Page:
Especially when you’re dealing with larger corporate or government clients, invoices can easily get lost in a maze of bureaucracy. Never send an invoice out blind. Always make sure you know the specific department, individual, email and/or mailing address to send your invoice.

Follow-up – Use the telephone to chase money:

Many experts in the field agree that making phone calls can be up to 80% more effective than emails and letters. Prioritise your cash collection and chase the oldest and largest debts first. One of the most common reasons small business owners don’t get paid on time is that they never follow up on late payments. When payments are due, follow-up immediately, by which I mean “the next day.”  

Always check whether a purchase order is required

Many large organisations will not pay an invoice without a purchase order. They are also unlikely to call you and ask for one. Your invoice will simply sit on a desk, not be entered into the system, and not paid. This could mean the difference between prompt payment or none at all.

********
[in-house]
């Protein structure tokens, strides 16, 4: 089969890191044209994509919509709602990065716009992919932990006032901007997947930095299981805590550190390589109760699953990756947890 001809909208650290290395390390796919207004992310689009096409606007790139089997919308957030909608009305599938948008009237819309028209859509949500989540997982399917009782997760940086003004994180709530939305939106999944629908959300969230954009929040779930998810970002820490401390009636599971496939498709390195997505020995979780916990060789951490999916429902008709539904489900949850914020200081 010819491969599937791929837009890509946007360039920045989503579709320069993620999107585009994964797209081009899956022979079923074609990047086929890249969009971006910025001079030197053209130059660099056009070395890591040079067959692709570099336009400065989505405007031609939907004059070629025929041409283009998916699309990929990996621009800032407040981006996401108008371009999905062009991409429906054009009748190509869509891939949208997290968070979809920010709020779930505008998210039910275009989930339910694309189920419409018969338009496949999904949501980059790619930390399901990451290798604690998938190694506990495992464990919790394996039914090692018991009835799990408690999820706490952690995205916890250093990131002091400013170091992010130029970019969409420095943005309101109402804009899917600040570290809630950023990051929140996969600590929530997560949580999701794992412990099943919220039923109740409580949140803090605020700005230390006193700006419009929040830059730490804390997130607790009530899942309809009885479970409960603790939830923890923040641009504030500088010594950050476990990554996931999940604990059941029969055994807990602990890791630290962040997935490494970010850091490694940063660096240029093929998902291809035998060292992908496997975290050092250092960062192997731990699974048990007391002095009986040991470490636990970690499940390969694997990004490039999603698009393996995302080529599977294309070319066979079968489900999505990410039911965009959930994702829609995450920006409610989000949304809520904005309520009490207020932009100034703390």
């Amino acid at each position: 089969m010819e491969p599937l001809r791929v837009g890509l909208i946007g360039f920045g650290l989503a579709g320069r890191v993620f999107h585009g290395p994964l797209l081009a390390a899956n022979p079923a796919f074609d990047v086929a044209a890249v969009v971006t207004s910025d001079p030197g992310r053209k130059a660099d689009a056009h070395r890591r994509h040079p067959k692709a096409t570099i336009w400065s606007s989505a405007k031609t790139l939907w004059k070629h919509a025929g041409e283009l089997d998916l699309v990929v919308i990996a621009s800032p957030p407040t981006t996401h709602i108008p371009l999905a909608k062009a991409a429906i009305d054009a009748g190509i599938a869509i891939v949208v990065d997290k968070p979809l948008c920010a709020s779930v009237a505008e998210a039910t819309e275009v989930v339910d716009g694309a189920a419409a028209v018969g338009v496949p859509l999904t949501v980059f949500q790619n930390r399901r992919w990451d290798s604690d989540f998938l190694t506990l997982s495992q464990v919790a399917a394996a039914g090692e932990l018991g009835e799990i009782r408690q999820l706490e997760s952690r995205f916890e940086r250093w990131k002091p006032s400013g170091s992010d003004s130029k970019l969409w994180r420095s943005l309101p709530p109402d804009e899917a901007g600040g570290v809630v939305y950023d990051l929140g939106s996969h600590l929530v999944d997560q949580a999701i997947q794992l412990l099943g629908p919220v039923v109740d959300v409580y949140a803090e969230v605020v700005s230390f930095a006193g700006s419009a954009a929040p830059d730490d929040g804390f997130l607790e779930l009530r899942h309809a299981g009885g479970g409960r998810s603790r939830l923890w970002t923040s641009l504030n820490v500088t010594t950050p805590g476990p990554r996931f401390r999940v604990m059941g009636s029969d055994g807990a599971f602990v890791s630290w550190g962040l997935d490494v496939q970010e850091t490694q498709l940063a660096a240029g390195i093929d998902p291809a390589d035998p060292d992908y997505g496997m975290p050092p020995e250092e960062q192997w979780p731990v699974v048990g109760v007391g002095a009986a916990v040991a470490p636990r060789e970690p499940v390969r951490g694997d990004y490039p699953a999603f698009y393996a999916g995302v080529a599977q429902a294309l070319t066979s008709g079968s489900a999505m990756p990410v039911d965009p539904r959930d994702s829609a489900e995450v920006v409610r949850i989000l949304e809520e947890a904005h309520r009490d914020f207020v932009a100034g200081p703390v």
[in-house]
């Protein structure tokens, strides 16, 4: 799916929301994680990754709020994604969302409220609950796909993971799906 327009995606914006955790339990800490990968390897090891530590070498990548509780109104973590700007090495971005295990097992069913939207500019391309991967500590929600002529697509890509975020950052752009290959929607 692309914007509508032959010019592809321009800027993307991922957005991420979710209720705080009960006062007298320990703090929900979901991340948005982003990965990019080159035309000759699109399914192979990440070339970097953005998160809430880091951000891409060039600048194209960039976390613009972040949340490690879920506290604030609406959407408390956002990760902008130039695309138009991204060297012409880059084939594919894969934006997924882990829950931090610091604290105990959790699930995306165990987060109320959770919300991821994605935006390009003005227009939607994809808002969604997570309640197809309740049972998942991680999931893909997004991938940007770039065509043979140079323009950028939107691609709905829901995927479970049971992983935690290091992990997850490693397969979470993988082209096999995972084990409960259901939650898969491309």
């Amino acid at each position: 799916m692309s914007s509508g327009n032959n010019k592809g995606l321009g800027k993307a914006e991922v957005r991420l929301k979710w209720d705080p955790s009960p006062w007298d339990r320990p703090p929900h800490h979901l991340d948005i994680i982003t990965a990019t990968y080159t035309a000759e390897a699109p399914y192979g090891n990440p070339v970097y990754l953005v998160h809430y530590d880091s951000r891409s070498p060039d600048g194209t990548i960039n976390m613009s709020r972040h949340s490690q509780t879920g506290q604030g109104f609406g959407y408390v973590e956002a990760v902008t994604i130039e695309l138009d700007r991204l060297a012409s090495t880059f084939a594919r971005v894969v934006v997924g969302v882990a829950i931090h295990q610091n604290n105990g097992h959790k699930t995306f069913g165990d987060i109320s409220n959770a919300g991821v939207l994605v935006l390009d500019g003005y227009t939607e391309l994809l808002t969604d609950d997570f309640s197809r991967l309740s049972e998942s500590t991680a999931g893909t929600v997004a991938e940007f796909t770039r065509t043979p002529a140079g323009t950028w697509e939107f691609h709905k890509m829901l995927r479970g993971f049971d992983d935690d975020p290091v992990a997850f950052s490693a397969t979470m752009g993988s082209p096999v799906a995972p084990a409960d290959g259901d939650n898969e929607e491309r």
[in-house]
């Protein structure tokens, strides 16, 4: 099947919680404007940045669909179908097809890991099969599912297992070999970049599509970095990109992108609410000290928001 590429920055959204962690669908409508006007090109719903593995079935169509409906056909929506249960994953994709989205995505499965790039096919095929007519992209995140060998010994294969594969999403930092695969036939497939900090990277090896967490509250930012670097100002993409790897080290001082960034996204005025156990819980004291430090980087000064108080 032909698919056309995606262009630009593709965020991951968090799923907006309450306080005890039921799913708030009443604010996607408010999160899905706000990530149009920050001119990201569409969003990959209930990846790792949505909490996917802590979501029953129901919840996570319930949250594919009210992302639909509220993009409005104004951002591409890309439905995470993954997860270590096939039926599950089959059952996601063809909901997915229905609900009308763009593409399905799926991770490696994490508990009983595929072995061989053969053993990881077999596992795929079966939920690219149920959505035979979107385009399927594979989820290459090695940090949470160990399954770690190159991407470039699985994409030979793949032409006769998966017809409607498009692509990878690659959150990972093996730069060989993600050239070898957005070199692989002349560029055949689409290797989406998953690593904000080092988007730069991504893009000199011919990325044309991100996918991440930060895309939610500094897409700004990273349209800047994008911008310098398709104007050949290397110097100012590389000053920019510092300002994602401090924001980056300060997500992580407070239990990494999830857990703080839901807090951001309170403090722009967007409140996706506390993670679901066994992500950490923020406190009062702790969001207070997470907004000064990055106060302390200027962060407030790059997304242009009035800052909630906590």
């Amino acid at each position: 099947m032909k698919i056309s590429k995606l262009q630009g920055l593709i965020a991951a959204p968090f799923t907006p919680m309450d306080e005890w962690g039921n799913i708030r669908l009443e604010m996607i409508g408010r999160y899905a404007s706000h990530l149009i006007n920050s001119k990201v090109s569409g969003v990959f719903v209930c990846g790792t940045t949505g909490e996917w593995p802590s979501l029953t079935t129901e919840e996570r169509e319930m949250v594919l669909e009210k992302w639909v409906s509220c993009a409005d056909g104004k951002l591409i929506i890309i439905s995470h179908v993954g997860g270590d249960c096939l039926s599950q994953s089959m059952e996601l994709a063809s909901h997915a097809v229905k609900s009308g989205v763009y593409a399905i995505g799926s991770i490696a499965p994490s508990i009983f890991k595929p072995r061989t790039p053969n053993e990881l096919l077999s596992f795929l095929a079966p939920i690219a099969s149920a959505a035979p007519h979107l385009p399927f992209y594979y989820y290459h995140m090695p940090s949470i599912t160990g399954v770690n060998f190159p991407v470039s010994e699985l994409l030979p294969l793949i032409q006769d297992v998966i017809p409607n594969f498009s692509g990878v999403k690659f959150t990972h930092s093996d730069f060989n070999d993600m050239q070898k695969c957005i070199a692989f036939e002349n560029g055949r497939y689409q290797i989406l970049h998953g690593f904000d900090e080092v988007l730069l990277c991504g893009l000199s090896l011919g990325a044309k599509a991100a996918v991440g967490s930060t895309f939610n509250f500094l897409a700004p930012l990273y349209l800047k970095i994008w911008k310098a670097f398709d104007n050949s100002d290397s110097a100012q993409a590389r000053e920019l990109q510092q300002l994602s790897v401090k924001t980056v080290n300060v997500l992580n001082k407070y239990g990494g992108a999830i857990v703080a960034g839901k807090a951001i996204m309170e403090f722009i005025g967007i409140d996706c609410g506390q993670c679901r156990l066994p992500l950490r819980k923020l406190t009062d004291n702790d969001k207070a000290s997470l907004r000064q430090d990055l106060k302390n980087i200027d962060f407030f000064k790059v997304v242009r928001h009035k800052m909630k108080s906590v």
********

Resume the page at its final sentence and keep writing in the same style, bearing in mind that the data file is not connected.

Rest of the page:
Professional invoices get priority

Professional looking invoices are more likely to get attention and get treated as a priority than something that looks like you printed it out on an old printer or typed on any piece of paper you could find.

Look for invoice templates that let you create custom invoices featuring your business logo. Use bold colours wisely to emphasise the key parts of the invoice, like the total amount and the due date. Keep it simple; a cluttered, overly detailed design will only confuse the recipient.

Make the payment process easy

Offer a range of payment options to your customers and put your payment methods on all proposals, invoices and statements. For example, you might accept credit cards, debit cards, cash and EFTs. Different methods will suit different customers, so offer as many options as possible.